The Poem

(Critical Guide to Poetry for Students)

Robert Pinsky’s “Serpent Knowledge” is a subsection of a book-length meditation, An Explanation of America, addressed to his daughter Nicole. In the larger, extended poem, Pinsky both describes and teaches about the past: his own personal past, the past of his generation, and the past particular to Americans in the mid-twentieth century. “Serpent Knowledge” is section 2 of “Part Three: Its Everlasting Possibility” and concentrates on gathering images, ideas, and events that define for Pinsky what evil means in the United States: random violence and war, with their resultant confusion, ambivalence, and distortion.

The poem opens with Pinsky’s observation of something his daughter has written in school about snakes. She has found a textbook somewhere that suggests snakes are born “already knowing/ Everything they will ever need to know,” and her father, the poet, simply does not believe it. Pinsky’s insistence that humans are “Not born already knowing all we need” reinforces the impossibility of knowing fully even oneself, much less the wider world containing evils of humanity’s own devising and of “some new stage of life.”

The poem engages the reader (and Pinsky’s daughter) in a kind of earnest, lucid conversation in which explanations from the past illuminate the meaning of the present. In the first and second stanzas Pinsky introduces a snake, loaded with biblical allusions and sinister aspects,...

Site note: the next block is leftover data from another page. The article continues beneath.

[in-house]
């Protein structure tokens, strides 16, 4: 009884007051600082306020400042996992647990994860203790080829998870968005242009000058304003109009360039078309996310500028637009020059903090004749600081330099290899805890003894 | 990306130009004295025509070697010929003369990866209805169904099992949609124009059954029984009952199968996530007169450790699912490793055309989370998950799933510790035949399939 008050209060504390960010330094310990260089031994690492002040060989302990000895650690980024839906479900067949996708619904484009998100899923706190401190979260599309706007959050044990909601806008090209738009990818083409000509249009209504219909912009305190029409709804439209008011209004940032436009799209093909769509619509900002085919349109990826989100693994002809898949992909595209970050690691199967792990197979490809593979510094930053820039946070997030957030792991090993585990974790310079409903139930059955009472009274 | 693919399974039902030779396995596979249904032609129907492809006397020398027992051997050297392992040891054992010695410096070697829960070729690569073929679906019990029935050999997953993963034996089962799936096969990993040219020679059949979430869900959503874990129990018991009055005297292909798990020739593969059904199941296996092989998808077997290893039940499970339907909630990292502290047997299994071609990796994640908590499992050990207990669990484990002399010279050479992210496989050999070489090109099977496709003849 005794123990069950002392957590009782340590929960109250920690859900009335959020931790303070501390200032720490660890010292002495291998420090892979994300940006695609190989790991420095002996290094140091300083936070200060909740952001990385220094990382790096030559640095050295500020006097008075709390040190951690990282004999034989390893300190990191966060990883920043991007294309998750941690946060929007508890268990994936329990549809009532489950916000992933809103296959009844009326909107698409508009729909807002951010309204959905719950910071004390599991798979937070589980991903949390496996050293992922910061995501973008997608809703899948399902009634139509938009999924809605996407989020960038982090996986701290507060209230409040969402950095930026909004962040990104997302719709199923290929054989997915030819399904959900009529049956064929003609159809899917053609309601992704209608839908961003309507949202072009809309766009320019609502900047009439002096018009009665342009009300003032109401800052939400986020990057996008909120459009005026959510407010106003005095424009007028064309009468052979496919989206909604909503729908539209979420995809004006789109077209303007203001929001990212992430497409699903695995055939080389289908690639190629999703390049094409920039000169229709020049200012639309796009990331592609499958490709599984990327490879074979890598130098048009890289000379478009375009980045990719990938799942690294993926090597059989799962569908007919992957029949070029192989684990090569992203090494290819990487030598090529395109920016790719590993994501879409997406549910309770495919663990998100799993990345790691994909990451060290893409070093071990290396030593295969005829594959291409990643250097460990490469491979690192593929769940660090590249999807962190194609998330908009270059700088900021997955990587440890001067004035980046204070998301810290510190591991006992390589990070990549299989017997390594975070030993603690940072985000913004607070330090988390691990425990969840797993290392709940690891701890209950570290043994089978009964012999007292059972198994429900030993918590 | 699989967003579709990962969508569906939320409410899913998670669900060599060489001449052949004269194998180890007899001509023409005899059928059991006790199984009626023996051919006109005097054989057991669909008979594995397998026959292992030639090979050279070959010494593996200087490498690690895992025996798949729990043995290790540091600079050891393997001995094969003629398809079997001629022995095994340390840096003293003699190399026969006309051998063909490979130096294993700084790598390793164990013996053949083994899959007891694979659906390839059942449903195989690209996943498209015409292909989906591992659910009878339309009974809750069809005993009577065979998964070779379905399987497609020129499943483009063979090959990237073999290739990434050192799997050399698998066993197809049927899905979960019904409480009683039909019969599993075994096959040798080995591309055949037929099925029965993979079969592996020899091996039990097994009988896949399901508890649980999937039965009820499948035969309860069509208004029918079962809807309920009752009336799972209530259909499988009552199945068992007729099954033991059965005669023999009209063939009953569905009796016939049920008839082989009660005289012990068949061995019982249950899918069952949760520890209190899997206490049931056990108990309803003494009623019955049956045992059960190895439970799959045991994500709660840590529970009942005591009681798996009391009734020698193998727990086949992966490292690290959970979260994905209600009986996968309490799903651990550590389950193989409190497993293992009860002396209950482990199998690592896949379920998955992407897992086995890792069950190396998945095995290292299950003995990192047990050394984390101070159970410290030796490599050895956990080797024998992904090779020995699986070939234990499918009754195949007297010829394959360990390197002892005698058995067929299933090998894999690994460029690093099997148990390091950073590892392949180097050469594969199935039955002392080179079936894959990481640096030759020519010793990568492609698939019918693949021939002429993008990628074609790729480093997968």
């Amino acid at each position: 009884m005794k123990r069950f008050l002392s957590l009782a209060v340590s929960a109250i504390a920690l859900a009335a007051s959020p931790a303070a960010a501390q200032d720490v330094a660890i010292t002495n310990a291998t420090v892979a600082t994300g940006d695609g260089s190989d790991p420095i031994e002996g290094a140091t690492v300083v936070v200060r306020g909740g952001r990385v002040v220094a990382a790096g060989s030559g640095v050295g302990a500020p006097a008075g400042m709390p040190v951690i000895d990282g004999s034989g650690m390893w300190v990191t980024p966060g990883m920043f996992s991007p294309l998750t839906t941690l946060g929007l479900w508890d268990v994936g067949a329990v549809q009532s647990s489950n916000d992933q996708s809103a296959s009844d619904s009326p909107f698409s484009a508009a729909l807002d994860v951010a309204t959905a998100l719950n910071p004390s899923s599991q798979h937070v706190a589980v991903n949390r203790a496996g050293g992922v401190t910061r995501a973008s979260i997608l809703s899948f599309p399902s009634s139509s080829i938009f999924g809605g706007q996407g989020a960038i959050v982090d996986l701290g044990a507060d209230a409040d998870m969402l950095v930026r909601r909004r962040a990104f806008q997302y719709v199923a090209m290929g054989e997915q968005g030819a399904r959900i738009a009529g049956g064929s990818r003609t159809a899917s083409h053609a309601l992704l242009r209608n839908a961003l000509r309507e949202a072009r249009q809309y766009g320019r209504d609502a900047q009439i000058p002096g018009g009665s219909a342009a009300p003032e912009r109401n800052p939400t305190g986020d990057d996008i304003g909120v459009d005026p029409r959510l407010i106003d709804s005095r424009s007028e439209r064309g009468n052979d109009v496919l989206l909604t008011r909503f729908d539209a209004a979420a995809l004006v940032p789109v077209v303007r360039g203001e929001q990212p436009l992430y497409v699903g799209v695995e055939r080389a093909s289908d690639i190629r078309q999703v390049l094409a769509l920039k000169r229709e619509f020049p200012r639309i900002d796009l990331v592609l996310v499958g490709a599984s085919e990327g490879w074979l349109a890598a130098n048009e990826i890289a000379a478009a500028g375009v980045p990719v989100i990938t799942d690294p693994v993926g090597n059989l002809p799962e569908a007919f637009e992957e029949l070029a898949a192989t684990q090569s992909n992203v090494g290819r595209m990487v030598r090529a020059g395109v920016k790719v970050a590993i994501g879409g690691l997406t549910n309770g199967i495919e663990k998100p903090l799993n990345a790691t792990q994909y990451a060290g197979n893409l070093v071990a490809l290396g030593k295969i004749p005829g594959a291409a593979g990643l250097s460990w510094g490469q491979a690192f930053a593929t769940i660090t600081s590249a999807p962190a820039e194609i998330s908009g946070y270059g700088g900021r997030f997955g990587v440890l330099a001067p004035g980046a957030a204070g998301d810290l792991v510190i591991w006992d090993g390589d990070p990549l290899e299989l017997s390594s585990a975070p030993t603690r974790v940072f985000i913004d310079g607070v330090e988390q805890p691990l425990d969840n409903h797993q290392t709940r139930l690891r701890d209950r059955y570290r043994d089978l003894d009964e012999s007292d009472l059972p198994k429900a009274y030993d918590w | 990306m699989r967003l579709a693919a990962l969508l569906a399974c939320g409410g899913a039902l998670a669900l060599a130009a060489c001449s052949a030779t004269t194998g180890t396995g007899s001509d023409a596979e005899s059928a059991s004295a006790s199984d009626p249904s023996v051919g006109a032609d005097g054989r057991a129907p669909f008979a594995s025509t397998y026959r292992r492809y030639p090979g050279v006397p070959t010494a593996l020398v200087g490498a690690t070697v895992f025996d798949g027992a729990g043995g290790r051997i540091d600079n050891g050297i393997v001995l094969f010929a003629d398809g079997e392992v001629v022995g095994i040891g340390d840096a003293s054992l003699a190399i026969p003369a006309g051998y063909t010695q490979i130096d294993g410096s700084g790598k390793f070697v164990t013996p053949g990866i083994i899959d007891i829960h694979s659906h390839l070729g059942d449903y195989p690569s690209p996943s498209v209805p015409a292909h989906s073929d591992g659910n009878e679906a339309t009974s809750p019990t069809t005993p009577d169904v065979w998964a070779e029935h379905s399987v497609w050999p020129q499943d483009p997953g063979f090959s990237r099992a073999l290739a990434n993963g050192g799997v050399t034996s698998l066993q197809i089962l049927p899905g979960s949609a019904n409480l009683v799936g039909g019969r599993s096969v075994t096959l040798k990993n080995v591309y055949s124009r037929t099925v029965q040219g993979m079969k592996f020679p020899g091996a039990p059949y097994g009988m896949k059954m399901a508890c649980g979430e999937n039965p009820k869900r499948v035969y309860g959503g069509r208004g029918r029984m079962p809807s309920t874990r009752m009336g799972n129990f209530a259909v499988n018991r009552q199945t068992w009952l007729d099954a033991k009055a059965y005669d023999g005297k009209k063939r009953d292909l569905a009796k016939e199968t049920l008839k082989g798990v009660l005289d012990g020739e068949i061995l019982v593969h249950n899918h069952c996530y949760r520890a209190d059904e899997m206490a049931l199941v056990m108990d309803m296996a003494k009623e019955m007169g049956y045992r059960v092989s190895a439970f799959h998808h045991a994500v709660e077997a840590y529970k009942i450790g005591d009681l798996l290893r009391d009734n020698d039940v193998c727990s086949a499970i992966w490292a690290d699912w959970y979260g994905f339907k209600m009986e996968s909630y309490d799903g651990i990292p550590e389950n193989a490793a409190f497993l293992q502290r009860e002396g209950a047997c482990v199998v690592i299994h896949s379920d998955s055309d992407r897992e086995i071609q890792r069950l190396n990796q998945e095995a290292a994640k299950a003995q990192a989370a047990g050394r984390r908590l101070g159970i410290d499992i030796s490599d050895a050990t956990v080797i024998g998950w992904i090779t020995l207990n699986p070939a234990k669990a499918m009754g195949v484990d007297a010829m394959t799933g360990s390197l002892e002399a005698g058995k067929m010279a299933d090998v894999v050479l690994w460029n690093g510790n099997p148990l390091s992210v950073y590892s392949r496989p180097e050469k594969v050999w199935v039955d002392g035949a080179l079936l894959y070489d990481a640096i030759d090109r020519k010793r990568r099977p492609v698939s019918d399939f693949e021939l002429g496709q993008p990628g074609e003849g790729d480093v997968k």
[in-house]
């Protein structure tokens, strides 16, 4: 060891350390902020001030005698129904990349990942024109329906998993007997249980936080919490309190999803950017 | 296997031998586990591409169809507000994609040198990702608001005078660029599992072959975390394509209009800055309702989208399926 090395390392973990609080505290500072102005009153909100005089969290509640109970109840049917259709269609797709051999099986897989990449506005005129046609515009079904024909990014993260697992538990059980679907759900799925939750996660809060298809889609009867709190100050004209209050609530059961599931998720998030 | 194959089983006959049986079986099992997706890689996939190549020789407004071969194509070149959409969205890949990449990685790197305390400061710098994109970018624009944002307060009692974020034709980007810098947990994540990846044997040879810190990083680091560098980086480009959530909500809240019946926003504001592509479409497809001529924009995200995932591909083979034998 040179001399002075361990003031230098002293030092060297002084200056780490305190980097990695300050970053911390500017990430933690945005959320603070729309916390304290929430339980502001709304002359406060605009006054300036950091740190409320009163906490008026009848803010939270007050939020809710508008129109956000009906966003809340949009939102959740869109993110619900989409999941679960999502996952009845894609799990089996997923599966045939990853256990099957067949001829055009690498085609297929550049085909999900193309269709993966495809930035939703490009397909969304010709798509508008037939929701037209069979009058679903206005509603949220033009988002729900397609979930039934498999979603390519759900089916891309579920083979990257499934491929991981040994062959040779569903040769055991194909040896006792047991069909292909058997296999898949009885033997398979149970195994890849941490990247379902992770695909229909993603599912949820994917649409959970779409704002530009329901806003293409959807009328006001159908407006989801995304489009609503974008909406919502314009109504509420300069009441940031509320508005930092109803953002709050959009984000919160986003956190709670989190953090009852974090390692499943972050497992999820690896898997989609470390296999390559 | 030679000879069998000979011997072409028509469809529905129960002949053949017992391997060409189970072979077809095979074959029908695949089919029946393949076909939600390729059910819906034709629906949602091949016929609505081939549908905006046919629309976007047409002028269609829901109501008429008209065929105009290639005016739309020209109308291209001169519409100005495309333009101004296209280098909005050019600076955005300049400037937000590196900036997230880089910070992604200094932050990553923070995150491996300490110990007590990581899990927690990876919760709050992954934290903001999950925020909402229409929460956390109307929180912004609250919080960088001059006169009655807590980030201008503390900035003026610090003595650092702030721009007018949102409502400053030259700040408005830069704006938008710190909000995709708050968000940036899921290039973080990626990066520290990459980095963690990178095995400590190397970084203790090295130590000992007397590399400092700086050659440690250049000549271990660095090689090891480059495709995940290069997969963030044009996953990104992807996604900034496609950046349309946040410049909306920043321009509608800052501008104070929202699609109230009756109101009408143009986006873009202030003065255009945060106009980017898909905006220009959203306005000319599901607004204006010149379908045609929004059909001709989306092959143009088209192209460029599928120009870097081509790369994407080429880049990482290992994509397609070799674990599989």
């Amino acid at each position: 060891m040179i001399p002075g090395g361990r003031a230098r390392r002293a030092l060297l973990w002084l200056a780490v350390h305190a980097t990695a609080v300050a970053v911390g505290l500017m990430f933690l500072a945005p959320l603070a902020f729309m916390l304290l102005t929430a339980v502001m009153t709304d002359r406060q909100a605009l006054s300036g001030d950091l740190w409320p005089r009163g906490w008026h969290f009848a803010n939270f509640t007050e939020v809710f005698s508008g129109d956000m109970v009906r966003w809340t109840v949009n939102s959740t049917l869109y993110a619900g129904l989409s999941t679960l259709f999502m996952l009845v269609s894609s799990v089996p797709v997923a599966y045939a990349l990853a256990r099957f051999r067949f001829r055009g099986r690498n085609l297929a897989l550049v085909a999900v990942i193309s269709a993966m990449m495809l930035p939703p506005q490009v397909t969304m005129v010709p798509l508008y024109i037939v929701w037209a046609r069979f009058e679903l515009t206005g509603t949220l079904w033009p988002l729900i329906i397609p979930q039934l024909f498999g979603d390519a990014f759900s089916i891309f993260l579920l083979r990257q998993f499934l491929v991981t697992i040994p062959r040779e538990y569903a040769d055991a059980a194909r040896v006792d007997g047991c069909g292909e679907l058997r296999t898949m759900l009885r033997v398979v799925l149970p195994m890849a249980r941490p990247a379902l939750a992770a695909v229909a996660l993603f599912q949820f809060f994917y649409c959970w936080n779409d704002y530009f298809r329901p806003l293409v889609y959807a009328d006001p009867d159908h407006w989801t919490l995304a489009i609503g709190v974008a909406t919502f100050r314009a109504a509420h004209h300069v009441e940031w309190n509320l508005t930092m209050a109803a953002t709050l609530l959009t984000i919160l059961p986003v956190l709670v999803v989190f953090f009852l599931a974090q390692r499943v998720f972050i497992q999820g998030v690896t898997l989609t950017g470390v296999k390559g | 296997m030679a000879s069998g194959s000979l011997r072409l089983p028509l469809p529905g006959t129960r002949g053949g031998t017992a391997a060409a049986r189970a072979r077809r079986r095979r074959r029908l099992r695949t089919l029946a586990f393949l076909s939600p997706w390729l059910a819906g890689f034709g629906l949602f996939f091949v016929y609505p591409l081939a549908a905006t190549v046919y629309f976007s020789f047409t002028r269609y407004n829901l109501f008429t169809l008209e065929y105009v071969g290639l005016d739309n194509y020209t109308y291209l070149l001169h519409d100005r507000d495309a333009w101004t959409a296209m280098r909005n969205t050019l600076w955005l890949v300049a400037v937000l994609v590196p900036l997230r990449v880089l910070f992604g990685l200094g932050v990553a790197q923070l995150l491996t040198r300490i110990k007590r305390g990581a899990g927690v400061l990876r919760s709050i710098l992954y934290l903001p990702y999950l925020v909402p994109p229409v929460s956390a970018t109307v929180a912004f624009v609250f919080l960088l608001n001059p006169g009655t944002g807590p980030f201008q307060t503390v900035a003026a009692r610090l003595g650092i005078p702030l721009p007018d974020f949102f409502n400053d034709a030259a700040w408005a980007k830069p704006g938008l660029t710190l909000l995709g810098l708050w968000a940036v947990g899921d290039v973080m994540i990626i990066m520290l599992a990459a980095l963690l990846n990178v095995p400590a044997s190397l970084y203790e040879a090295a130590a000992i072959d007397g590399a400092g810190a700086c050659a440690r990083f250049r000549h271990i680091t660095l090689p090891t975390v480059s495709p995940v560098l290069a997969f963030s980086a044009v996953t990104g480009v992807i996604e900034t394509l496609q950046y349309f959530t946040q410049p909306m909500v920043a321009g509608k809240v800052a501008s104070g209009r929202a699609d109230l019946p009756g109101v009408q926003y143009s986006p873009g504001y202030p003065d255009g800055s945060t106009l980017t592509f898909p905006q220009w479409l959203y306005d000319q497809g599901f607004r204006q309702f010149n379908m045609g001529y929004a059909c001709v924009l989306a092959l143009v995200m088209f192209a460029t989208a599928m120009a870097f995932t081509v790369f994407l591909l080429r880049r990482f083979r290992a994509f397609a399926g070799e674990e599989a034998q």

(The entire section is 506 words.)

Forms and Devices

(Critical Guide to Poetry for Students)

The division of An Explanation of America into three parts, and those parts into subsections, permits the illusion of teaching from a text. This strategy, because it is universally familiar, comforts the reader through the appalling revelations that Pinsky makes about evil in the United States: its erotic urges, its political shrewdness, its spiritual malaise. Pinsky’s elegant conversational style in the long, discursive, blank-verse narrative of “Serpent Knowledge” contrasts dramatically with the subject matter he presents.

The poem seems to be loosely organized around graphic particulars of war and violence, but Pinsky’s rational, temperate, and civilized tone controls both the pace and presentation of these images to organize the poem structurally beyond vivid particulars. His use of the ordinary enhances the power of his moral authority. In much the same way, his choice of iambic blank verse cools, with its natural rhythm, the prose of conversation. A scene may be real or ideal, “the highway” concrete or abstract: Explicit images compress and illuminate the knowledge that Pinsky wishes to share with his daughter.

“Serpent Knowledge” exemplifies a structural device characteristic of Pinsky’s extended meditation: Opening with a dense pattern of recollection composed of vivid and often painful memories, the poem unfolds into complex analogies that produce observations of great insight. Pinsky uses the colon...

(The entire section is 477 words.)


(Critical Guide to Poetry for Students)

Dietz, Maggie, and Robert Pinsky, eds. An Invitation to Poetry: A New Favorite Poem Project Anthology. New York: W. W. Norton, 2004.

Downing, Ben, and Daniel Kunitz. “The Art of Poetry: LXXVI.” Paris Review 144 (Fall, 1997): 180-213.

Pinsky, Robert. Democracy Culture and the Voice of Poetry. Princeton, N.J.: Princeton University Press, 2002.

Pinsky, Robert. The Figured Wheel: New and Collected Poems, 1966-1996. New York: Farrar, Straus and Giroux, 1996.

Pinsky, Robert. Poetry and the World. New York: Ecco Press, 1988.